Would the existence of expensive(i,j) allow for a better algorithm that tries to avoid expensive comparing operations? If yes, can you point me to such an algorithm?

I think some of existing sorting algorithms may be modified to take into account `expensive(i,j)` predicate. Let's take the simplest of them - insertion sort. One of its variants, named in Wikipedia as binary insertion sort, uses only O(N log N) comparisons.

It employs a binary search to determine the correct location to insert new elements. We could apply `expensive(i,j)` predicate after each binary search step to determine if it is cheap to compare the inserted element with "middle" element found in binary search step. If it is expensive we could try the "middle" element's neighbors, then their neighbors, etc. If no cheap comparisons could be found we just return to the "middle" element and perform expensive comparison.

There are several possible optimizations. If predicate and/or cheap comparisons are not so cheap we could roll back to the "middle" element earlier than all other possibilities are tried. Also if move operations cannot be considered as very cheap, we could use some order statistics data structure (like Indexable skiplist) do reduce insertion cost to O(N log N).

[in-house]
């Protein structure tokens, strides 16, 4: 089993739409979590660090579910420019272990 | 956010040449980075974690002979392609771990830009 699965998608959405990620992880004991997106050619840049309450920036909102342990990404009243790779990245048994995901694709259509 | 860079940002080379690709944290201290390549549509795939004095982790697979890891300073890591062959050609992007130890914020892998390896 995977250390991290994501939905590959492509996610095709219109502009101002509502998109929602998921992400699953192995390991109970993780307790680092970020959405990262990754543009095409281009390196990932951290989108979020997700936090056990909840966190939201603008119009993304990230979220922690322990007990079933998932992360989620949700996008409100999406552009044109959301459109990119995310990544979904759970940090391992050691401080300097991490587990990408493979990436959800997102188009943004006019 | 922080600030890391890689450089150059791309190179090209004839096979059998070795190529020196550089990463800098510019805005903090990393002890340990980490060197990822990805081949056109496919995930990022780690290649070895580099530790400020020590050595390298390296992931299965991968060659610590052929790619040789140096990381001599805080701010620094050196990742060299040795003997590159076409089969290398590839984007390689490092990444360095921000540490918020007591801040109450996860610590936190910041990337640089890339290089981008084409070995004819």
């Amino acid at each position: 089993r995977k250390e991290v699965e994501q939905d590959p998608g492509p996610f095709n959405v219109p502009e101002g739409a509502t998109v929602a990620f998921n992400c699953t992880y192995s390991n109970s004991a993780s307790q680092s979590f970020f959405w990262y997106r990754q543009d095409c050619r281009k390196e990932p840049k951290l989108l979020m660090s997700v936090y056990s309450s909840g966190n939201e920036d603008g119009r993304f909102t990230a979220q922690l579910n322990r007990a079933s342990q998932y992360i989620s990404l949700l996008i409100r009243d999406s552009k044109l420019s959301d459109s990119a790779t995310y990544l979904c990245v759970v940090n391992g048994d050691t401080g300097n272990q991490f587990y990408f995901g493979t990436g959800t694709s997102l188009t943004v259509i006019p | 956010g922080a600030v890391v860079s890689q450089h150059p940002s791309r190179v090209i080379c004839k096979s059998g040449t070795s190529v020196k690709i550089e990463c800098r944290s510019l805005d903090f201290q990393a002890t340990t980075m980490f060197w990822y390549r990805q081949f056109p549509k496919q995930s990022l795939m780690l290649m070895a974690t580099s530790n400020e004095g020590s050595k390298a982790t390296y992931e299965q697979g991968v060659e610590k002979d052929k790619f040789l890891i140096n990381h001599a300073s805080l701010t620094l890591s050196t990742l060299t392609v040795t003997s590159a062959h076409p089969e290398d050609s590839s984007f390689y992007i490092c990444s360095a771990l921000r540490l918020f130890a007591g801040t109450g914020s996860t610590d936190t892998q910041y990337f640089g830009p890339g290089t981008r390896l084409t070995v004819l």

This modified insertion sort needs O(N log N) time for data movement, O(N2) predicate computations and cheap comparisons and O(N log N) expensive comparisons in the worst case. But more likely there would be only O(N log N) predicates and cheap comparisons and O(1) expensive comparisons.

Consider a set of possibly large files. In this application the goal is to find duplicate files among them.

If the only goal is to find duplicates, I think sorting (at least comparison sorting) is not necessary. You could just distribute the files between buckets depending on hash value computed for first megabyte of data from each file. If there are more than one file in some bucket, take other 10, 100, 1000, ... megabytes. If still more than one file in some bucket, compare them byte-by-byte. Actually this procedure is similar to radix sort.

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Quicksort and mergesort are the fastest possible sorting algorithm, unless you have some additional information about the elements you want to sort. They will need O(n log(n)) comparisons, where n is the size of your array. It is mathematically proved that any generic sorting algorithm cannot be more efficient than that.

If you want to make the procedure faster, you might consider adding some metadata to accelerate the computation (can't be more precise unless you are, too).

If you know something stronger, such as the existence of a maximum and a minimum, you can use faster sorting algorithms, such as radix sort or bucket sort.

You can look for all the mentioned algorithms on wikipedia.

As far as I know, you can't benefit from the expensive relationship. Even if you know that, you still need to perform such comparisons. As I said, you'd better try and cache some results.